"I would suggest that everybody go back and read the Declaration of Independence," Bishop told Frank Beckmann this morning on WJR AM-760 in Detroit. "The kind of reaction that you're getting from the public out there was envisioned by our forefathers. And it's our responsibility to let the public know and to let our elected officials know how we feel about things."
The Declaration of Independence, of course, asserted U.S. independence from the British government. While Bishop didn't go so far as to endorse overthrowing the current administration, he said it is testing the limits of power envisioned by our founders.
He goes on:
While Bishop took exception to the "angry mob" characterization, he did say such a scene could replicate itself if Governor Granholm moves forward with a proposal she's floated in closed-door sessions to increase taxes on beer, cigarettes and soda pop.
"If she's going to rely on a proposal that includes tax increases she needs to let the public know that so that we can speak out, and if we turn into an 'angry mob,' so be it.
That's right. Mike Bishop - who wants to be Michigan's top law enforcement official next year - is suggesting that this mob violence "was envisioned by our forefathers."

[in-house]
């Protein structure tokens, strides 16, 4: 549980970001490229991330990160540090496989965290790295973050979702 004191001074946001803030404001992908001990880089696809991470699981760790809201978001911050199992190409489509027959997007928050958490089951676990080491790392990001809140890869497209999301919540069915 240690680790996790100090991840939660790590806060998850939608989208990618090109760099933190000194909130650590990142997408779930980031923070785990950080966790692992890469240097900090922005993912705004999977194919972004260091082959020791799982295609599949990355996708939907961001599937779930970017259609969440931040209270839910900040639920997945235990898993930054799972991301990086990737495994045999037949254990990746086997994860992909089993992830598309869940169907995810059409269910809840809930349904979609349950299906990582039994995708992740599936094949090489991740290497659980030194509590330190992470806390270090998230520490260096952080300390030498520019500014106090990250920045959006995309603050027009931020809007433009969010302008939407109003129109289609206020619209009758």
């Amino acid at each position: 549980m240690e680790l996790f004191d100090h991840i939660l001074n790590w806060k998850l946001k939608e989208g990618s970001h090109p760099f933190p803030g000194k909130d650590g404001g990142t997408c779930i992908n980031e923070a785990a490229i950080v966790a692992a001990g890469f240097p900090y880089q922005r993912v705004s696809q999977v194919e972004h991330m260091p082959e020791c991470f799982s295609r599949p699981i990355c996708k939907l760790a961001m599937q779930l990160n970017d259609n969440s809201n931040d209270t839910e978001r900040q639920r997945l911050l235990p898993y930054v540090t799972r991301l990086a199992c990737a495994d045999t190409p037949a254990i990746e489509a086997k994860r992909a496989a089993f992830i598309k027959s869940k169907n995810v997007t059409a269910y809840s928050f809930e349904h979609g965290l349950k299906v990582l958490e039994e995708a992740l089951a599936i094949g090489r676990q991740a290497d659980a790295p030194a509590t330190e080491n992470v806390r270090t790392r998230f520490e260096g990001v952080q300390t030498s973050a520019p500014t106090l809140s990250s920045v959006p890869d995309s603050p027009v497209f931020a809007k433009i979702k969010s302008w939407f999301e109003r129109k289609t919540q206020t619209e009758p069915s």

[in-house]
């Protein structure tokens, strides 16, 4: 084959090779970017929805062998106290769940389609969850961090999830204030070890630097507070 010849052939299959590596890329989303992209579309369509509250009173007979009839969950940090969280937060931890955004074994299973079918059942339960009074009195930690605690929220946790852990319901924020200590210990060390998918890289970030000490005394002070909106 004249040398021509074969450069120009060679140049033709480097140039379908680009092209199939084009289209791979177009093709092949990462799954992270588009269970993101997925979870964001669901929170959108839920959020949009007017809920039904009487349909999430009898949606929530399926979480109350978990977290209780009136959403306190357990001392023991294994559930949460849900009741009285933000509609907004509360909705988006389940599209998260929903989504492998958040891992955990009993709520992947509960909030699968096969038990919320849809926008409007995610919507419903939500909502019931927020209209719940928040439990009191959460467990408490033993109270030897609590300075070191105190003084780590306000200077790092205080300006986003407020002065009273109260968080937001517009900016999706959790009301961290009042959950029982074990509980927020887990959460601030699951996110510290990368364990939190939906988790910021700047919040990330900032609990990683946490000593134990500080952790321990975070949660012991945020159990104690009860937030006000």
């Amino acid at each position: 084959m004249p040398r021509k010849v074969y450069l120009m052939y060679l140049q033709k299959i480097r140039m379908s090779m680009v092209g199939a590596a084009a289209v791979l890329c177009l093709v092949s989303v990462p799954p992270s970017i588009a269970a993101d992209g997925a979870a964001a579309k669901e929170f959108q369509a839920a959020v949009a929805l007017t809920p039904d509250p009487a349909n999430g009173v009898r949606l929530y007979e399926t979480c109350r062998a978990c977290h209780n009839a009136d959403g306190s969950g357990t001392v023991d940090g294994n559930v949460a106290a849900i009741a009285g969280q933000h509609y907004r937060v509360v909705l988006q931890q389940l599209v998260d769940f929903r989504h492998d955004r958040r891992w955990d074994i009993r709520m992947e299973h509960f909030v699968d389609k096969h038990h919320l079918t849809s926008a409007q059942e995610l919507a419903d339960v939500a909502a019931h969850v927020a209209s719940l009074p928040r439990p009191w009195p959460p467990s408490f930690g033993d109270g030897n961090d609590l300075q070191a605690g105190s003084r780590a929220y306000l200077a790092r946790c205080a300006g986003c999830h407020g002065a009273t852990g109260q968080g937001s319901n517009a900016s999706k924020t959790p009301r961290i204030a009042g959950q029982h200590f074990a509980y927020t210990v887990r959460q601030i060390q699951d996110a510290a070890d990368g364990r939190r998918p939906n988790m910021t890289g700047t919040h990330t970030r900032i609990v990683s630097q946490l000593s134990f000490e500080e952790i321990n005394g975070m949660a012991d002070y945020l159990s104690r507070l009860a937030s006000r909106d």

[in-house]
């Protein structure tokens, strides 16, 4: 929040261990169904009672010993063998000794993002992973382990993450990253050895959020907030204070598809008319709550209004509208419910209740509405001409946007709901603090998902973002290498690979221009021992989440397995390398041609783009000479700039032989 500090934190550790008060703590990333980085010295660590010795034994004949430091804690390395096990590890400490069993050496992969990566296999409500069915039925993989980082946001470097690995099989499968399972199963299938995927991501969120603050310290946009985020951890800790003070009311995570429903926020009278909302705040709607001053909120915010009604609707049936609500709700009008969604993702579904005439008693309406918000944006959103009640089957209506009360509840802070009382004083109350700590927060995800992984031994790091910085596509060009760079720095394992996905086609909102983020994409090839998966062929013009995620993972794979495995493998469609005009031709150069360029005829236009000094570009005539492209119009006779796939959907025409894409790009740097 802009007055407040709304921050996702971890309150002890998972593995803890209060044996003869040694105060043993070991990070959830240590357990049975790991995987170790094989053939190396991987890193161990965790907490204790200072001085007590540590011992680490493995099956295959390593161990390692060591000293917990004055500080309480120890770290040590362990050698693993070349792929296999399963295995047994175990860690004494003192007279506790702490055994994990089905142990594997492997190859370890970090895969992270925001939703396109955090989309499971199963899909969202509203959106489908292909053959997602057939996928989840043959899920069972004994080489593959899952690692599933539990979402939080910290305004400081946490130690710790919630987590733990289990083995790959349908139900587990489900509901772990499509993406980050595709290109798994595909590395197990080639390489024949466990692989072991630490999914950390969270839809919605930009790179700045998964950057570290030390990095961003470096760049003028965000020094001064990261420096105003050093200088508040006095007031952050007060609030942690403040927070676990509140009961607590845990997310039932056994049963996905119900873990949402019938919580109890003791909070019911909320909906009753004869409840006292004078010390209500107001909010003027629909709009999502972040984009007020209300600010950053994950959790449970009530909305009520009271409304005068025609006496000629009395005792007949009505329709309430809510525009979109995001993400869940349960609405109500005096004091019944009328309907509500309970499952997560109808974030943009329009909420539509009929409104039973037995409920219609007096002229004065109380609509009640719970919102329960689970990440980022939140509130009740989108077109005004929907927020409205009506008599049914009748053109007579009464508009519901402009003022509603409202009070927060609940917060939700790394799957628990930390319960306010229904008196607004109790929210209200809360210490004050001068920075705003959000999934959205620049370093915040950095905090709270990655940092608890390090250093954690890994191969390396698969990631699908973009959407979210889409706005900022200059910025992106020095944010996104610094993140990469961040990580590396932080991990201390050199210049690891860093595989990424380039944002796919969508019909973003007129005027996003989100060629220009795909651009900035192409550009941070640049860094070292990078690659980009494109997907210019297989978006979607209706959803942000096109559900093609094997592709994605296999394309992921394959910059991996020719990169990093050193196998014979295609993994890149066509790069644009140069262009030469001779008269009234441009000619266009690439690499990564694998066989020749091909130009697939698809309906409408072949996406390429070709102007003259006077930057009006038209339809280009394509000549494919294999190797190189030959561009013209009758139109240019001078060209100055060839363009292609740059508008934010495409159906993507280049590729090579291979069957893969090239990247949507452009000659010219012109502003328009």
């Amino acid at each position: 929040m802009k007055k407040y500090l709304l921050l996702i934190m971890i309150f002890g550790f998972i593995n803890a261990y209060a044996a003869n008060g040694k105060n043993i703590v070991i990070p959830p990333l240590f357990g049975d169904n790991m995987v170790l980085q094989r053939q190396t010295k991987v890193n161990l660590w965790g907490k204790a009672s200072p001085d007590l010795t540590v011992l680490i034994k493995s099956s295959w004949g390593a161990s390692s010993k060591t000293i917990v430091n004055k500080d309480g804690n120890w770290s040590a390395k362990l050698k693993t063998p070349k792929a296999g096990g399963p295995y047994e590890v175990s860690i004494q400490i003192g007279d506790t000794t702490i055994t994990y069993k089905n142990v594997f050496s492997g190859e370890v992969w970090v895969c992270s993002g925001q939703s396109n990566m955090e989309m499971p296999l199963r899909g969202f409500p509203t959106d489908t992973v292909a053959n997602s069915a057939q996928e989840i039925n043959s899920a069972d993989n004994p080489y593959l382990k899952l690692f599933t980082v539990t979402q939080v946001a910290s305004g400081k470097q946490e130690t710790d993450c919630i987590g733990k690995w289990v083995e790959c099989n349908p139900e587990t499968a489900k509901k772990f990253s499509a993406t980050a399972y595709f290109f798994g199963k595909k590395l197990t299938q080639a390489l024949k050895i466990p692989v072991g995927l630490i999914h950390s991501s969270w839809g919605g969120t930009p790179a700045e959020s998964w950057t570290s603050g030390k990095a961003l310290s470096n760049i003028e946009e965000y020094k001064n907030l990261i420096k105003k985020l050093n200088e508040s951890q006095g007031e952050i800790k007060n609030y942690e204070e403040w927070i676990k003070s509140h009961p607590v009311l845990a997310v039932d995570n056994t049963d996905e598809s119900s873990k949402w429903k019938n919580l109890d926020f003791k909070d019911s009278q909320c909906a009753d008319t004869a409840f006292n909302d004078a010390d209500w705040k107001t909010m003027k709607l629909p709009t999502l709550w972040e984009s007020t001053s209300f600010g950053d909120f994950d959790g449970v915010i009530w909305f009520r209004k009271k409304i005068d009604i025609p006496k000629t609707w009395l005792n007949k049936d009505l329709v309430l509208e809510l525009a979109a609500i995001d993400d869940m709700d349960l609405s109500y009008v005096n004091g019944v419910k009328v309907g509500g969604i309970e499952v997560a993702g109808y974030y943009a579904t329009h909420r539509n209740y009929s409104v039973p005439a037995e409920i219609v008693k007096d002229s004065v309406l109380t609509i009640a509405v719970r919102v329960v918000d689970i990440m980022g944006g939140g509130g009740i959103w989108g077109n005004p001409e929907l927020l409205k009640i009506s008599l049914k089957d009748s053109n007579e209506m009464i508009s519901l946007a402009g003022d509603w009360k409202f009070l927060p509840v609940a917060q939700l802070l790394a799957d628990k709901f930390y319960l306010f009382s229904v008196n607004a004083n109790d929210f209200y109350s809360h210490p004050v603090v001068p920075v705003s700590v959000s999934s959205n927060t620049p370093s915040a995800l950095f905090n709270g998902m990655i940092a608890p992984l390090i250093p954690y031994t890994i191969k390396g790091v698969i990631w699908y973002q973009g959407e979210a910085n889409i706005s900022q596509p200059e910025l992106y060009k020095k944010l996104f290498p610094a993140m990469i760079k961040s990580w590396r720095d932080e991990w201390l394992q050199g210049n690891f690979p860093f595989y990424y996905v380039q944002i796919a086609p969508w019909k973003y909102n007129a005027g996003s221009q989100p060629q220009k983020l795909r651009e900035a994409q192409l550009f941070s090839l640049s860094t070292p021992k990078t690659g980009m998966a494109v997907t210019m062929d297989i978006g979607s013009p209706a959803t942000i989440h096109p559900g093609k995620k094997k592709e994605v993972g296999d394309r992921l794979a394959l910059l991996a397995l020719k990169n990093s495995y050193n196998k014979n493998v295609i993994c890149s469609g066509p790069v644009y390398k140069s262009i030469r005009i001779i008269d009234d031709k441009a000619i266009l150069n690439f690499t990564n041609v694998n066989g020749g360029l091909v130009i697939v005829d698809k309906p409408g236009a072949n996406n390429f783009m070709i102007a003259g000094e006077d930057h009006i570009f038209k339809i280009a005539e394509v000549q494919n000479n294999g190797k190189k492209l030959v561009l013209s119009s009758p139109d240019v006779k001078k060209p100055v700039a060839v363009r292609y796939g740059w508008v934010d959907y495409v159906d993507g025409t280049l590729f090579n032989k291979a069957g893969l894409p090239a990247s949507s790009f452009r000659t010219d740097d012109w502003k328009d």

This kind of violence has been condoned and carried out by many people, but what's different this time is that the person condoning this behavior sets policy in the Senate. Under his 'leadership' of the State Senate, important legislation that would help our state has stalled, even while Michigan lawmakers are paid some of the highest legislative salaries in the nation.
As one commenter on Michigan Liberal asked:
Where in the Bill of Rights, Declaration of Independence, or anywhere in our Constitution does it say mob rule is among our democratic priniciples? Indeed, it seems I remember something about the Supreme Court saying that with rights come responsibilities.
The First Amendment allow us to "assemble peaceably" - keyword: PEACEABLY - but I cannot find any justification from the Founding Fathers for the kind of mob violence which Mike Bishop condones.
It also reminds us that the mob 'demonstrators' do not have anything valuable to add to the healthcare debate. Their concerns are not legitimate - it is because of this that they are acting up. The more violent they act, the more they prove that they do not have a valid point to make.